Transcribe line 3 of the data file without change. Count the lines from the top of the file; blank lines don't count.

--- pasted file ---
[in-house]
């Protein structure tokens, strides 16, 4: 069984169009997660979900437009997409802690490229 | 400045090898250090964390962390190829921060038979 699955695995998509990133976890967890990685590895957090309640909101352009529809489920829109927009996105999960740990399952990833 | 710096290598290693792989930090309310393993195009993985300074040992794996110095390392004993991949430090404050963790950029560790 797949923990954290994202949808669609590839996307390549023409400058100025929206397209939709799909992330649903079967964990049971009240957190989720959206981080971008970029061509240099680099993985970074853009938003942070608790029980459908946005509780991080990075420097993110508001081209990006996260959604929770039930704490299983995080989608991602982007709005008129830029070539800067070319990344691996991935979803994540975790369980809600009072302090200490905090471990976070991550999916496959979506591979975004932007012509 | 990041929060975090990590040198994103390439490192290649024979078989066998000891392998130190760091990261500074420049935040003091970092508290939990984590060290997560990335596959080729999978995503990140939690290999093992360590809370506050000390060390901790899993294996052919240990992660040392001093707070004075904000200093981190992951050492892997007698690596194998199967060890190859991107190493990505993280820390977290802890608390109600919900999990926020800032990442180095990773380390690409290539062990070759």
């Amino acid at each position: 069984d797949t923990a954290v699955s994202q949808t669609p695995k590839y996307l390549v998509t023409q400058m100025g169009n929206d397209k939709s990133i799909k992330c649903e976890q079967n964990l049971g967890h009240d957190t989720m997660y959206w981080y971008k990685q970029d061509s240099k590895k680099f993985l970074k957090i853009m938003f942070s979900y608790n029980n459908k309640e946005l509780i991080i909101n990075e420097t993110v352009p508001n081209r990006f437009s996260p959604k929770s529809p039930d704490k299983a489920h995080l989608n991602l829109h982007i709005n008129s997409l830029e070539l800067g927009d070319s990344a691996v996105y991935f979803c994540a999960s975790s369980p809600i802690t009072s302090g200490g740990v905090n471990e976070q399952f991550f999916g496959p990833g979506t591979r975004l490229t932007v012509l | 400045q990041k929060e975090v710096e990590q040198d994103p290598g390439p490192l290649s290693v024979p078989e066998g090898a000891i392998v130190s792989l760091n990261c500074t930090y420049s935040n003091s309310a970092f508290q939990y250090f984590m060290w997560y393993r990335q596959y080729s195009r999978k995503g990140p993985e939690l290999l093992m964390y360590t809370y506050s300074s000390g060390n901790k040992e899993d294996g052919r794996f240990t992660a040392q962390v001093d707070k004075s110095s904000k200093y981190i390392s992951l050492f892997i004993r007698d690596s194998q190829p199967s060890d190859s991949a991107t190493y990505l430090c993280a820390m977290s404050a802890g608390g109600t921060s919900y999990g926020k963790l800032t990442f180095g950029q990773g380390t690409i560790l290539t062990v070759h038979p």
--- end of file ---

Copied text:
């Amino acid at each position: 069984d797949t923990a954290v699955s994202q949808t669609p695995k590839y996307l390549v998509t023409q400058m100025g169009n929206d397209k939709s990133i799909k992330c649903e976890q079967n964990l049971g967890h009240d957190t989720m997660y959206w981080y971008k990685q970029d061509s240099k590895k680099f993985l970074k957090i853009m938003f942070s979900y608790n029980n459908k309640e946005l509780i991080i909101n990075e420097t993110v352009p508001n081209r990006f437009s996260p959604k929770s529809p039930d704490k299983a489920h995080l989608n991602l829109h982007i709005n008129s997409l830029e070539l800067g927009d070319s990344a691996v996105y991935f979803c994540a999960s975790s369980p809600i802690t009072s302090g200490g740990v905090n471990e976070q399952f991550f999916g496959p990833g979506t591979r975004l490229t932007v012509l | 400045q990041k929060e975090v710096e990590q040198d994103p290598g390439p490192l290649s290693v024979p078989e066998g090898a000891i392998v130190s792989l760091n990261c500074t930090y420049s935040n003091s309310a970092f508290q939990y250090f984590m060290w997560y393993r990335q596959y080729s195009r999978k995503g990140p993985e939690l290999l093992m964390y360590t809370y506050s300074s000390g060390n901790k040992e899993d294996g052919r794996f240990t992660a040392q962390v001093d707070k004075s110095s904000k200093y981190i390392s992951l050492f892997i004993r007698d690596s194998q190829p199967s060890d190859s991949a991107t190493y990505l430090c993280a820390m977290s404050a802890g608390g109600t921060s919900y999990g926020k963790l800032t990442f180095g950029q990773g380390t690409i560790l290539t062990v070759h038979p």